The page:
Analyzing CSS animations

User avatar for Bart Veneman Bart Veneman

Animations and transitions are becoming part of many design systems. In the early days of style guides it used to be enough to keep track of font-sizes and colors. But these days design systems have evolved into full-blown user experience documents and animations are now first-class citizens. That's why Wallace now also analyzes animation-related properties. Let's take a look at the new features.

Animation and transition durations

Most design systems with animations have standardized their animation durations. The animation-duration is the time it takes from the start of an animation until it has finished.

.example {
    /* in seconds */
    animation-duration: 2s;
    /* in miliseconds */
    animation-duration: 200ms;

    /* with shorthand notation */
    animation: 2s animationName;
    /* with shorthand AND animation-delay */
    animation: 2s animationName 1s linear;

    /* with transition shorthand */
    transition: color 200ms ease-in;
}

Analysis result:

{
    "values.animations.durations.total": 5,
    "values.animations.durations.totalUnique": 2,
    "values.animations.durations.unique": [
        {
            "value": "200ms",
            "count": 2
        },
        {
            "value": "2s",
            "count": 3
        }
    ]
}

The Wallace CSS Analyzer finds an animation-duration of 2s or 200ms for all these declarations. Note that Wallace also analyzes transition-related declarations.

Animation and transition timing functions

Similar to analyzing animation-durations, the Wallace CSS Analyzer looks at animation and transition timing functions. Timing functions can be keywords like linear, or ease-in-out, but also cubic-bezier(0, 1, 1, 0) or even steps(4, step-end). These timing functions add liveliness to your animations and a lot of studies have been done to optimize timing functions. So once you have found the perfect timing for your animation, it's good to stick to it.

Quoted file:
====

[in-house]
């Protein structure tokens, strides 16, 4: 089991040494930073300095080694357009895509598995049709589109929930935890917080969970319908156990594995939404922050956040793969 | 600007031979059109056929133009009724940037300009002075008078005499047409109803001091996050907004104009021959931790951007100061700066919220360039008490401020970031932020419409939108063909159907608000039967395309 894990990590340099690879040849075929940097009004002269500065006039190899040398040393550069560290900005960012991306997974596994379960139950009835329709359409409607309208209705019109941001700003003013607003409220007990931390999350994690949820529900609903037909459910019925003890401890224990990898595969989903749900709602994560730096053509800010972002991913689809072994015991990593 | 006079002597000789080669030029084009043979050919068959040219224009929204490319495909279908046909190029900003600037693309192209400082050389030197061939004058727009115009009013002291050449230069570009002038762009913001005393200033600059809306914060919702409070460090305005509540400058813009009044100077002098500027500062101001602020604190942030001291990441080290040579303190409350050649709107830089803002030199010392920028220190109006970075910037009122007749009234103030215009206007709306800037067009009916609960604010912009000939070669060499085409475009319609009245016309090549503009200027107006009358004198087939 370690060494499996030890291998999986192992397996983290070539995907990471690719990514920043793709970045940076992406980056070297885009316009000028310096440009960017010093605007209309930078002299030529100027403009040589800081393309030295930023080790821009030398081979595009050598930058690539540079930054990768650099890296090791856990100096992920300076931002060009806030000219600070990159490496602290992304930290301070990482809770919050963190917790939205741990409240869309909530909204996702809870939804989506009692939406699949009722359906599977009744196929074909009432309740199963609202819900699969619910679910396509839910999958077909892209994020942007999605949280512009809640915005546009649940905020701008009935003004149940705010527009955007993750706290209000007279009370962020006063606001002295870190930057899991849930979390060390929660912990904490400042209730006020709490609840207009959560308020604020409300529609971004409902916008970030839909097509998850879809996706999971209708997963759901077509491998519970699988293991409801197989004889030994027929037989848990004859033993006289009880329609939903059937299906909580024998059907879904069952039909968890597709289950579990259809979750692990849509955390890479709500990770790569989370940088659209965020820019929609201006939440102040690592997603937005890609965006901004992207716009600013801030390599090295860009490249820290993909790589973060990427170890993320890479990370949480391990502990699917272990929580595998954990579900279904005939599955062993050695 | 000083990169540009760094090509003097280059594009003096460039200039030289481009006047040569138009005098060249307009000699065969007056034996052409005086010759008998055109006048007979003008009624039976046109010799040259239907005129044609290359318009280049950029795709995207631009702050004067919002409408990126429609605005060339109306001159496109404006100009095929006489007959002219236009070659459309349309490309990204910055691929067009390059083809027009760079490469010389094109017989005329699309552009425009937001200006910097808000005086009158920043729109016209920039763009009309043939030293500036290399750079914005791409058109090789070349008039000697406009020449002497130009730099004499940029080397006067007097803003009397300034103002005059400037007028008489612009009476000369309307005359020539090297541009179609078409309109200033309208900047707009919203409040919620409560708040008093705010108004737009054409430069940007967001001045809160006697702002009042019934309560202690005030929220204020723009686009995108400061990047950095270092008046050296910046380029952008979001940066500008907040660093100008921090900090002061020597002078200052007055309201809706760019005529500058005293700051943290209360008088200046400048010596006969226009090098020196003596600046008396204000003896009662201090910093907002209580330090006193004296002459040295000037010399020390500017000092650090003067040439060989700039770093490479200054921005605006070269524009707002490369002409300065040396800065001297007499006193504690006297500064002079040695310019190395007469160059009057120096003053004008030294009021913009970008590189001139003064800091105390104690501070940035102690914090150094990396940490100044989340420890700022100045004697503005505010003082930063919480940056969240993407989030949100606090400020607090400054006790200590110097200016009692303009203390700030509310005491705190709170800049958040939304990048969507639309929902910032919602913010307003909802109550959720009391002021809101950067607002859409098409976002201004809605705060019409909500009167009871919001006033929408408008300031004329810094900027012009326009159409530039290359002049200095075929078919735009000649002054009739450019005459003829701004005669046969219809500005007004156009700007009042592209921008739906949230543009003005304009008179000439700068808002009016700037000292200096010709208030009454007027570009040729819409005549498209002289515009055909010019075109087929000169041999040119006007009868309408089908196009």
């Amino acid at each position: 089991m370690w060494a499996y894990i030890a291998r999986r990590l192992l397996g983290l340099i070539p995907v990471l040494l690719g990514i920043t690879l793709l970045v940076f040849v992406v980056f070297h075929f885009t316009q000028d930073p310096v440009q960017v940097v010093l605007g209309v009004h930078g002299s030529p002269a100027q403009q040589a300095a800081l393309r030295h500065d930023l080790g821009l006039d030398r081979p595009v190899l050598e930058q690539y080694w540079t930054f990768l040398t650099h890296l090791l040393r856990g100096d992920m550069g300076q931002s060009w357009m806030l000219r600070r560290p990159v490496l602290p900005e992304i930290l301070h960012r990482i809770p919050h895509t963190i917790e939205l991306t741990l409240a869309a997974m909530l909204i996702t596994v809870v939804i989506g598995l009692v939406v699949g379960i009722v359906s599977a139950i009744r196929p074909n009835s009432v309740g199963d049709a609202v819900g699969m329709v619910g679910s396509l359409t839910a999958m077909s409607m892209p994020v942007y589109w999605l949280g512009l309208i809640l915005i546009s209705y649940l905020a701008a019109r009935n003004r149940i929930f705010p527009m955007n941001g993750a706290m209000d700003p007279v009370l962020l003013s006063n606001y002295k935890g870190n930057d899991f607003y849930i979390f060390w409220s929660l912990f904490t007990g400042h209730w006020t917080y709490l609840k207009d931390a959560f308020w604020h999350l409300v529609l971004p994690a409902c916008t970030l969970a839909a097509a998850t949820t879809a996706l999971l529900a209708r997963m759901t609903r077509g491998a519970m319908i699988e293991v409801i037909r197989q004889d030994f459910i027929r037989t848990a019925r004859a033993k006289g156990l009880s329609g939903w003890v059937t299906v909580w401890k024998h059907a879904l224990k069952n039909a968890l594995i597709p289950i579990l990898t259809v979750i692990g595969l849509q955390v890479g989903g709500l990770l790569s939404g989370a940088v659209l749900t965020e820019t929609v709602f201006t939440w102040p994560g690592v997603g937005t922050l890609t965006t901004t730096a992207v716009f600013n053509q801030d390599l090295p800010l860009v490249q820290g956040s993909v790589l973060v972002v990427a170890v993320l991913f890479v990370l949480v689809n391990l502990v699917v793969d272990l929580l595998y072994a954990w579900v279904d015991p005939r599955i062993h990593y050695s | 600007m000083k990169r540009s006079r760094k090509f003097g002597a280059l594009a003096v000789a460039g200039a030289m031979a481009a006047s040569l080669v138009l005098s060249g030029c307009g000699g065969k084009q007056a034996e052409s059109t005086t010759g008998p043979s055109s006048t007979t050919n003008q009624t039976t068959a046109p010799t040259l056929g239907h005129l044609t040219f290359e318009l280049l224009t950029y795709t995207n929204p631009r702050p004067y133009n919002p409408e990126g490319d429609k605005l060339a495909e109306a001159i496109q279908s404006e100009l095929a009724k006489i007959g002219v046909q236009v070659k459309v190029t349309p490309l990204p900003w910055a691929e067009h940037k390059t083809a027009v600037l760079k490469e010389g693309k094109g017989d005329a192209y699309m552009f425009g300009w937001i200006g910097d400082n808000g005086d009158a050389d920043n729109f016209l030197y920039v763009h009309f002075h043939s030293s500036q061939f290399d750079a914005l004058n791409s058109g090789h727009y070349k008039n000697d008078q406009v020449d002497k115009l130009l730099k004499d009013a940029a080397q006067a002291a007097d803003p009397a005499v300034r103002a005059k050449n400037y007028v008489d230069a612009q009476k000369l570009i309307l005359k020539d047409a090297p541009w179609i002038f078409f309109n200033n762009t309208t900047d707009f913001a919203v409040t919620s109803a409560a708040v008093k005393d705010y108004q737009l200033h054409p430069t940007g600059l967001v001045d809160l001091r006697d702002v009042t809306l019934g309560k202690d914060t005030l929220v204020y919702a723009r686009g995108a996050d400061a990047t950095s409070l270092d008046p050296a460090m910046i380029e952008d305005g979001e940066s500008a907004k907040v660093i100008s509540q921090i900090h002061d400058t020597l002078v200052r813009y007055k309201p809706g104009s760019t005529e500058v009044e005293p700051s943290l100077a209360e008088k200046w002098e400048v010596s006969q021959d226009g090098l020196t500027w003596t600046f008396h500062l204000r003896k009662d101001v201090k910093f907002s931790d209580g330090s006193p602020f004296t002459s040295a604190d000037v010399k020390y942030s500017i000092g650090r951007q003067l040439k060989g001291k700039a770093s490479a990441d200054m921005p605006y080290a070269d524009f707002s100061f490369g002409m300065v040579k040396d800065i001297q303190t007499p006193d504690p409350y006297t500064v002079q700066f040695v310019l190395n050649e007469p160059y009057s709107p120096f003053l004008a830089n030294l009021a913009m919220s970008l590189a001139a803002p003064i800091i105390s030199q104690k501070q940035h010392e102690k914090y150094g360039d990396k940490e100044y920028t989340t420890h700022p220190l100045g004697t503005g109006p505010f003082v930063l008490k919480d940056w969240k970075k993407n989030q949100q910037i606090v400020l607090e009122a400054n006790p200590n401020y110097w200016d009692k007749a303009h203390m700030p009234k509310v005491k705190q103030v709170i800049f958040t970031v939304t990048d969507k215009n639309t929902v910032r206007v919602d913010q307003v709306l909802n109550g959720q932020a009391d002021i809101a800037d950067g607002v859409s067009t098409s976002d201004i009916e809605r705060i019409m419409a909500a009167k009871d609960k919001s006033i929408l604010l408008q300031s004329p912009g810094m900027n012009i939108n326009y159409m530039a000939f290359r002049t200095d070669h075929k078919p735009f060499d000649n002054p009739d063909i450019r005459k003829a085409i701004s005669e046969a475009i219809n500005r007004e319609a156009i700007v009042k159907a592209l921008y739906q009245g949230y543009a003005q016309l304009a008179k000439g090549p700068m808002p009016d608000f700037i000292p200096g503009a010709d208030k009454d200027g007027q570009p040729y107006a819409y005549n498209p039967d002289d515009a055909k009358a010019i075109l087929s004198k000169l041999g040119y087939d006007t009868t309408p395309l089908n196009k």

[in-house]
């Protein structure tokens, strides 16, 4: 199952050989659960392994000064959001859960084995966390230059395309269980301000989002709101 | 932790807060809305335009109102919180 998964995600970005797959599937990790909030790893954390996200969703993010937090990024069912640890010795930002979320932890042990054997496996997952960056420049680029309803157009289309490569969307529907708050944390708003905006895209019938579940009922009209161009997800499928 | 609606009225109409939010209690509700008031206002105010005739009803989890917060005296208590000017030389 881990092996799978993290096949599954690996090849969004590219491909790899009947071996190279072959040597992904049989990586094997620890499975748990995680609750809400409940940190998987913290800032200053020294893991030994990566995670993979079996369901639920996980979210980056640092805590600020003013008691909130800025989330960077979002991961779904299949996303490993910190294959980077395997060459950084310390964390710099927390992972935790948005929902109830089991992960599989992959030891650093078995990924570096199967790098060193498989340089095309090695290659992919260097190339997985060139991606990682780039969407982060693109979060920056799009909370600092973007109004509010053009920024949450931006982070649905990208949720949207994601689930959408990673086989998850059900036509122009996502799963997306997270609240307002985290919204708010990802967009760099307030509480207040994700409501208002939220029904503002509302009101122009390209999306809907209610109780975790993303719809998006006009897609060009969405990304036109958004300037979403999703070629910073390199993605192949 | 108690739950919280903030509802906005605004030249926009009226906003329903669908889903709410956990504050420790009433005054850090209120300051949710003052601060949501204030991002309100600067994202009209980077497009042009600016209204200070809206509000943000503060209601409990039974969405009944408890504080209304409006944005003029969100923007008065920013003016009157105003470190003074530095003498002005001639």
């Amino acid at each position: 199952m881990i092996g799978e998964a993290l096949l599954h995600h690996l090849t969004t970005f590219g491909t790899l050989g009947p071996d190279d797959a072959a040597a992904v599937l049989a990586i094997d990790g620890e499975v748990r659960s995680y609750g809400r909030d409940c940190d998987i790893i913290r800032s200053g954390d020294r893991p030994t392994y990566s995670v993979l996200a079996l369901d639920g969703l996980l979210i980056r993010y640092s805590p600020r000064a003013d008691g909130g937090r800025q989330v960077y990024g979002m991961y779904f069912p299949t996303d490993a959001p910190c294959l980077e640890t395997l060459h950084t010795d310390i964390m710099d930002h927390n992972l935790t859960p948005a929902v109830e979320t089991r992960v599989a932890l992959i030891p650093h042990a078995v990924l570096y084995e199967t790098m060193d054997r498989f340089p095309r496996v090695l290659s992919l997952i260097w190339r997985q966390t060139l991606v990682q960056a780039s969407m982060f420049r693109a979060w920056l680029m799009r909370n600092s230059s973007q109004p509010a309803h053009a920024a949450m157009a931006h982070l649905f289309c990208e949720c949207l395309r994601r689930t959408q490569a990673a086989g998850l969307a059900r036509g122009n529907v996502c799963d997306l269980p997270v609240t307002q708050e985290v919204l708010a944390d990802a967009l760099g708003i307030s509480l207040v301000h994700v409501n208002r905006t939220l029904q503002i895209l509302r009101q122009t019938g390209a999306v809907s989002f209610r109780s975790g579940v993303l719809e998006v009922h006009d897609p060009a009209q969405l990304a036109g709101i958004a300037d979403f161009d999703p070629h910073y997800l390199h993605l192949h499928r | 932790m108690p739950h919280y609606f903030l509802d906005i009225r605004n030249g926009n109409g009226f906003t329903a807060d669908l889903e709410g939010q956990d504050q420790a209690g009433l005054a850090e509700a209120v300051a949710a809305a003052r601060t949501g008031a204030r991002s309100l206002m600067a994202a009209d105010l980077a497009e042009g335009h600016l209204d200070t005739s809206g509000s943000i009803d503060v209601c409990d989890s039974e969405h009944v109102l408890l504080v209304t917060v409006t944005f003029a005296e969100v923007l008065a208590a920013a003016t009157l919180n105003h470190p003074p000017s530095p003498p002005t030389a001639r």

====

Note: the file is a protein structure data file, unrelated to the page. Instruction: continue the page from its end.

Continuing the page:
.example {
    transition: background 0.2s ease-in-out;
    animation: 2s animationName steps(4);
    animation-timing-function: cubic-bezier(0, 1, 0, 1);
}

Result:

{
    "values.animations.timingFunctions.total": 5,
    "values.animations.timingFunctions.totalUnique": 2,
    "values.animations.timingFunctions.unique": [
        {
            "value": "cubic-bezier(0, 1, 0, 1)",
            "count": 1
        },
        {
            "value": "ease-in-out",
            "count": 1
        },
        {
            "value": "steps(4)",
            "count": 1
        }
    ]
}

Next steps

These reports are also available in projectwallace.com, Wallace CLI and Constyble. What are you going to do with these reports? What scary values did you find? Let me know on Twitter!

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